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Youkilis finishes third in AL MVP race

Youkilis finishes third in AL MVP race

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NEWTON, Mass. -- In the aftermath of finishing third in the American League Most Valuable Player Award, Red Sox first baseman Kevin Youkilis had a big smile on his face.

He was surrounded by wide-eyed kids at a charitable event late Tuesday afternoon. The cause was encouraging kids to embrace reading.

The way Youkilis looked at it, what could he possibly have to be upset about? His friend, teammate and winter workout partner Dustin Pedroia is the man who beat him out for MVP. Twins first baseman Justin Morneau finished third.

"I wouldn't ever say you lose an MVP race," Youkilis said. "It's more or less finishing in a certain place. Anyone who gets mentioned, that's a tremendous honor. I think losing a ballgame is a little different, or losing a series. Losing against Tampa Bay [in Game 7 of the American League Championship Series] was the worst loss of the year. When you finish third in the MVP race, I don't consider that a loss."

If anything, it was the continuation of a rise which has seen Youkilis go from core player to star.

"It's not a big deal to me," Youkilis said. "It's one of those things where I don't think I ever really thought I was going to be the MVP. Next thing you know, my name was in the running. You hear rumors here and there, but my agent and family were all pulling real hard for me. I had a feeling I'd be third or fourth. The great thing about it is Dustin [winning] and Justin Morneau is also a close friend of mine. It's really cool to have all three guys right there. It's an amazing thing.

"Dustin is very deserving. For one of your teammates to win it, it's a great thing. As a team, when a teammate wins, everyone has a role in it. That's the greatest thing. I'm going to be honest with you. I bet you if you ask Dustin, he'd rather have the World Series."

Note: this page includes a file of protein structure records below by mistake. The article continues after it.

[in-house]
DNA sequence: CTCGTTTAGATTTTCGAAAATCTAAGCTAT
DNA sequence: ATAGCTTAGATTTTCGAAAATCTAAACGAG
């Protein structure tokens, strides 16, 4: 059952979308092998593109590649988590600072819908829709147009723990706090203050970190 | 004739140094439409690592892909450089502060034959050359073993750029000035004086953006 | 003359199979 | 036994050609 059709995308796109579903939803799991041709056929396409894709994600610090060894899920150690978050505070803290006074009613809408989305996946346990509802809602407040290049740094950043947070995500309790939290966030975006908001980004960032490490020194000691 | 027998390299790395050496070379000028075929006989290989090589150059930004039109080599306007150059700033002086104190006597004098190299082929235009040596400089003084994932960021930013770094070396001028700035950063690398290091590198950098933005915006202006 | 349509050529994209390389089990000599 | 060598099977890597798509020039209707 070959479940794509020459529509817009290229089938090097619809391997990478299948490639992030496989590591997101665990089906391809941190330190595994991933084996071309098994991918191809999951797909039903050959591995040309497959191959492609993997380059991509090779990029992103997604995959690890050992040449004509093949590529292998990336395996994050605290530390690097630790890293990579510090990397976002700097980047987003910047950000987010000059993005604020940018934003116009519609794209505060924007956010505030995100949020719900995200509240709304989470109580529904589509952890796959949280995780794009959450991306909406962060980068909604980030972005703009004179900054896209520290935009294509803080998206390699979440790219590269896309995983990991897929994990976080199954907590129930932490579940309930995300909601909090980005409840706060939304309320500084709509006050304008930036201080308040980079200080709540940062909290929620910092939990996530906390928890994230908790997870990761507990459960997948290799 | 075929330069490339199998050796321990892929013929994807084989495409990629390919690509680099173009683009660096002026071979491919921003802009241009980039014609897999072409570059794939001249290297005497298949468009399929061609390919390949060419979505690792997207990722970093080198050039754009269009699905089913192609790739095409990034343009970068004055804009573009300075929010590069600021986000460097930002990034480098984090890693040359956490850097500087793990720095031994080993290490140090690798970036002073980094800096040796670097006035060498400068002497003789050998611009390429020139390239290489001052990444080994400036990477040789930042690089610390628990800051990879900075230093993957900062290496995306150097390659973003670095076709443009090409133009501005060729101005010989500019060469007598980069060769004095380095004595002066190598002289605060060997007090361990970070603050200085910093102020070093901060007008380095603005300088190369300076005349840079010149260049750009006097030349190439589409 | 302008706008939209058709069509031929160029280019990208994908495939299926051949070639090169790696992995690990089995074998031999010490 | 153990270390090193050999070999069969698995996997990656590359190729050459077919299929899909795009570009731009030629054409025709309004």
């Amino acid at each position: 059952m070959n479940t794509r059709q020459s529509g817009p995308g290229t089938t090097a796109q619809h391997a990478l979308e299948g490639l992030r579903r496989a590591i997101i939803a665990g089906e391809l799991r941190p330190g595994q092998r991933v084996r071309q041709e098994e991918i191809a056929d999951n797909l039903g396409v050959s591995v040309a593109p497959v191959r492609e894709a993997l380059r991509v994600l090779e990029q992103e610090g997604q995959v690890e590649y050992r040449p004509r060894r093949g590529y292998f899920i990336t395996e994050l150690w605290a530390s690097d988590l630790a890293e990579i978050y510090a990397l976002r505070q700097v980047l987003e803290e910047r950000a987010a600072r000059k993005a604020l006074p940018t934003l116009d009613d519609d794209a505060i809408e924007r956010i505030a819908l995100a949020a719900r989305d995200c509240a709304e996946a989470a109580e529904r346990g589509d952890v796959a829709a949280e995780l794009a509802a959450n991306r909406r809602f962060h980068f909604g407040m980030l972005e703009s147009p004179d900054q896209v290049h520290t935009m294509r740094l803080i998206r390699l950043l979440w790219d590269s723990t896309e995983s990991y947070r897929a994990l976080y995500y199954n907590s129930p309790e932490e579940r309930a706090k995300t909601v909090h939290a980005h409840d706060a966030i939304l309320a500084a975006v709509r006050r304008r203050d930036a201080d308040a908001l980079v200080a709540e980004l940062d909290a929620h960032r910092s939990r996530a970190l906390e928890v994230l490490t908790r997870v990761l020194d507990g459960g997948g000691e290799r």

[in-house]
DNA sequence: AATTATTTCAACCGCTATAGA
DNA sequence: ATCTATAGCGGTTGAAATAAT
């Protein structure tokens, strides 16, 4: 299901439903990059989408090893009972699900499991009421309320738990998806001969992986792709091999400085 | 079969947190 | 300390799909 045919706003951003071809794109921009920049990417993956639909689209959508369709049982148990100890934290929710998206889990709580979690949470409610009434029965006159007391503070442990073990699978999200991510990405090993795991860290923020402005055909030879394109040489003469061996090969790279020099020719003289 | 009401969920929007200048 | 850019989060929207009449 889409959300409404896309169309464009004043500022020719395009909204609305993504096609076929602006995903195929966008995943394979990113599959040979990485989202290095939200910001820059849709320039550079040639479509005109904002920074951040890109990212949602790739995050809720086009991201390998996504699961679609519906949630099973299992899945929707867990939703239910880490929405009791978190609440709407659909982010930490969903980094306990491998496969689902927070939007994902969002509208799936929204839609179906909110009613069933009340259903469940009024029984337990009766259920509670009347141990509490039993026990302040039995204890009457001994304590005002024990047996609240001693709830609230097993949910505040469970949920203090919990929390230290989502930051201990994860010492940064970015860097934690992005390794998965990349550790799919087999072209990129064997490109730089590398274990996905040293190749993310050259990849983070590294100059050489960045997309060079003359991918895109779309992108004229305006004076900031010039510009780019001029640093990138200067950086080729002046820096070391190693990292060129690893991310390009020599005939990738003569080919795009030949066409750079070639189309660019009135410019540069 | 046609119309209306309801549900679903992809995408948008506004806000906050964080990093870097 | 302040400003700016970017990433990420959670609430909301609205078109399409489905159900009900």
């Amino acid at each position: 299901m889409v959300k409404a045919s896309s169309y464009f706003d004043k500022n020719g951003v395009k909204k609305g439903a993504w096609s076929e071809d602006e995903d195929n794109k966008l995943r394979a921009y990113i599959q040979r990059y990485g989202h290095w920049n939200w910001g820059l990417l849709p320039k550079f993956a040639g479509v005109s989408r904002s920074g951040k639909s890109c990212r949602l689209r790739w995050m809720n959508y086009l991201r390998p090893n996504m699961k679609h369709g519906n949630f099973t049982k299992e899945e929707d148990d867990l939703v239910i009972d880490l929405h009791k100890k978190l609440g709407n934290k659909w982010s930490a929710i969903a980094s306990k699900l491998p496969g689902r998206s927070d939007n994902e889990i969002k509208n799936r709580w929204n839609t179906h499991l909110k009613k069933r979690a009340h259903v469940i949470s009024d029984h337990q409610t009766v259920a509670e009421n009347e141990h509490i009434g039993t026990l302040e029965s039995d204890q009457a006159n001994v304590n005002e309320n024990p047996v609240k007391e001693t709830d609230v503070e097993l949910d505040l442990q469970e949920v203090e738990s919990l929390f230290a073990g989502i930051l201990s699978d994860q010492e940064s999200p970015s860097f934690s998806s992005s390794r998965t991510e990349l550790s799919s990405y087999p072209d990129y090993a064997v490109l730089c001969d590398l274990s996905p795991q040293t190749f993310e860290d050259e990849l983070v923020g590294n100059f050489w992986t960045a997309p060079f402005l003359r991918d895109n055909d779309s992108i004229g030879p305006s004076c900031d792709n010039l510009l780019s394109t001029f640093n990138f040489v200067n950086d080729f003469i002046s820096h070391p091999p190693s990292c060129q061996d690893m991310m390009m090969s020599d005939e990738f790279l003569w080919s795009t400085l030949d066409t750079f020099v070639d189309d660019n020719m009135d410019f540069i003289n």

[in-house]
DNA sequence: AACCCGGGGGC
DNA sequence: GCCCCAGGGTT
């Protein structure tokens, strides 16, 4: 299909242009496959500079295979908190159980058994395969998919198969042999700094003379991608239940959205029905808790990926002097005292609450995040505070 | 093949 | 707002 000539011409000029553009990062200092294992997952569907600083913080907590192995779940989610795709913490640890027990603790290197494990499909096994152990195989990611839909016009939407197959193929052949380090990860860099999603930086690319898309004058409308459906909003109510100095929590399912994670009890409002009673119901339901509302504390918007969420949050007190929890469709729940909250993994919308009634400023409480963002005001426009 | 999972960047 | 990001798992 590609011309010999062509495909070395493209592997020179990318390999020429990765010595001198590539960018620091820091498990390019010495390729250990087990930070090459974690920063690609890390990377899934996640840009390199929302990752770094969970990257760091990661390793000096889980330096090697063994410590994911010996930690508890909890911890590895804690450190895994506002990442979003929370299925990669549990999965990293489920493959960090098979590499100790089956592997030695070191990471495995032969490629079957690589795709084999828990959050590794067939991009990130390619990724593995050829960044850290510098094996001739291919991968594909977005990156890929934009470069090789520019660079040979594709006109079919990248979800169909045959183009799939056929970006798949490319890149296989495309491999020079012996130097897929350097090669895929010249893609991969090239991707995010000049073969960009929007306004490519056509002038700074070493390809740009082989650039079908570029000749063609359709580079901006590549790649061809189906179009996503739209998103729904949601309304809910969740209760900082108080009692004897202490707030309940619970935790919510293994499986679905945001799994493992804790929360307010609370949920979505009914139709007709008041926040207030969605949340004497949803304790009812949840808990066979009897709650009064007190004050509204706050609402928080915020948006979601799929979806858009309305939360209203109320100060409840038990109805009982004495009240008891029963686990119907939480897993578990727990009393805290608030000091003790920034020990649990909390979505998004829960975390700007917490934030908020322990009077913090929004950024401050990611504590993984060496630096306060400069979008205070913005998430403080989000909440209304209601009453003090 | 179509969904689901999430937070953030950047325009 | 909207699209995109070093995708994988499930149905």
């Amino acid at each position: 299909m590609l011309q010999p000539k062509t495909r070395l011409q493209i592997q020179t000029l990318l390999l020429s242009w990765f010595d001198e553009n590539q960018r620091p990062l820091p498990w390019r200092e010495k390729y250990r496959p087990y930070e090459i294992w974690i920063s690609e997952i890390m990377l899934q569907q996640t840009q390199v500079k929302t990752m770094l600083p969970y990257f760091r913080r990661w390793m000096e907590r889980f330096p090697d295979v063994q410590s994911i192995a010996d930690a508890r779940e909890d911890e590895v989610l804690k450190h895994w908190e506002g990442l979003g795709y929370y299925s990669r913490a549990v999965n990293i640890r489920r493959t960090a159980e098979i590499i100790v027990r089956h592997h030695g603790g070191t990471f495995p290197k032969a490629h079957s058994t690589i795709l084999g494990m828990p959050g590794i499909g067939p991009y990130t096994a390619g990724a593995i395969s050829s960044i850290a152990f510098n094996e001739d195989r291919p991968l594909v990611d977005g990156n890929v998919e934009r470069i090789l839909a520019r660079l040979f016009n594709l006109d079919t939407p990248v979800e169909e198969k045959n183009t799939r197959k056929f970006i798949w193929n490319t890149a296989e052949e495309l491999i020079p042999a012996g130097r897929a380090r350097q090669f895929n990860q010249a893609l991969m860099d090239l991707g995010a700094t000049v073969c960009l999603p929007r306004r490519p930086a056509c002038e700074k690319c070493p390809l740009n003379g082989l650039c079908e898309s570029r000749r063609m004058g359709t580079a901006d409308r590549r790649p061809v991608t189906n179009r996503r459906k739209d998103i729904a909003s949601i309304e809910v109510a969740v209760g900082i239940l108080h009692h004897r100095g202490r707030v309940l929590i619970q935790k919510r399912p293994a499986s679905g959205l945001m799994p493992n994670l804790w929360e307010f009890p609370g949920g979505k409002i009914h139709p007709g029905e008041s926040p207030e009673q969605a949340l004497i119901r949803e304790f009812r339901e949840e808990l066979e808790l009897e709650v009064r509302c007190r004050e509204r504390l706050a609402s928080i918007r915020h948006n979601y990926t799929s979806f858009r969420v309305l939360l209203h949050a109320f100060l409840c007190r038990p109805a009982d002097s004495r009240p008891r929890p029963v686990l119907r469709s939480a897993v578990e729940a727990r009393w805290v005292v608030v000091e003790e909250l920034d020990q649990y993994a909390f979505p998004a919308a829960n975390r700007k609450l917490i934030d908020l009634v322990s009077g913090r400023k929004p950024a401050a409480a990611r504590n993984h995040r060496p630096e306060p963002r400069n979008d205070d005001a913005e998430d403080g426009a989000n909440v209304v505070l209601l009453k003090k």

It was a proud day for the Red Sox, considering it was the first time the club had two players in the top three since 1986, when Roger Clemens finished first and Jim Rice was third.

"We're enormously proud of Dustin and Youk, and we're glad they were recognized by the voters today," Red Sox general manager Theo Epstein wrote in an e-mail. "Both players were signed by this organization, both learned in our farm system, and now both are models for how we want Red Sox players to approach the game."

Youkilis received two first-place votes, four second-place votes, four third-place votes, nine fourth-place votes and two fifth-place votes. He finished with 201 points, compared to 317 for Pedroia and 257 for Morneau.

"It's a great thing," Youkilis said. "It's an awesome award for him to get. Very deserving. It's great just to have an MVP from the Boston Red Sox. I think, with the great team we've had over the years -- I know Manny [Ramirez] and David [Ortiz] were in the running a couple of times -- it's good just to have a teammate finally win the MVP."

2008 AL MVP Award Voting
Player, Club 1st 2nd 3rd 4th 5th 6th 7th 8th 9th 10th Points
Dustin Pedroia, BOS 16 6 4 1             317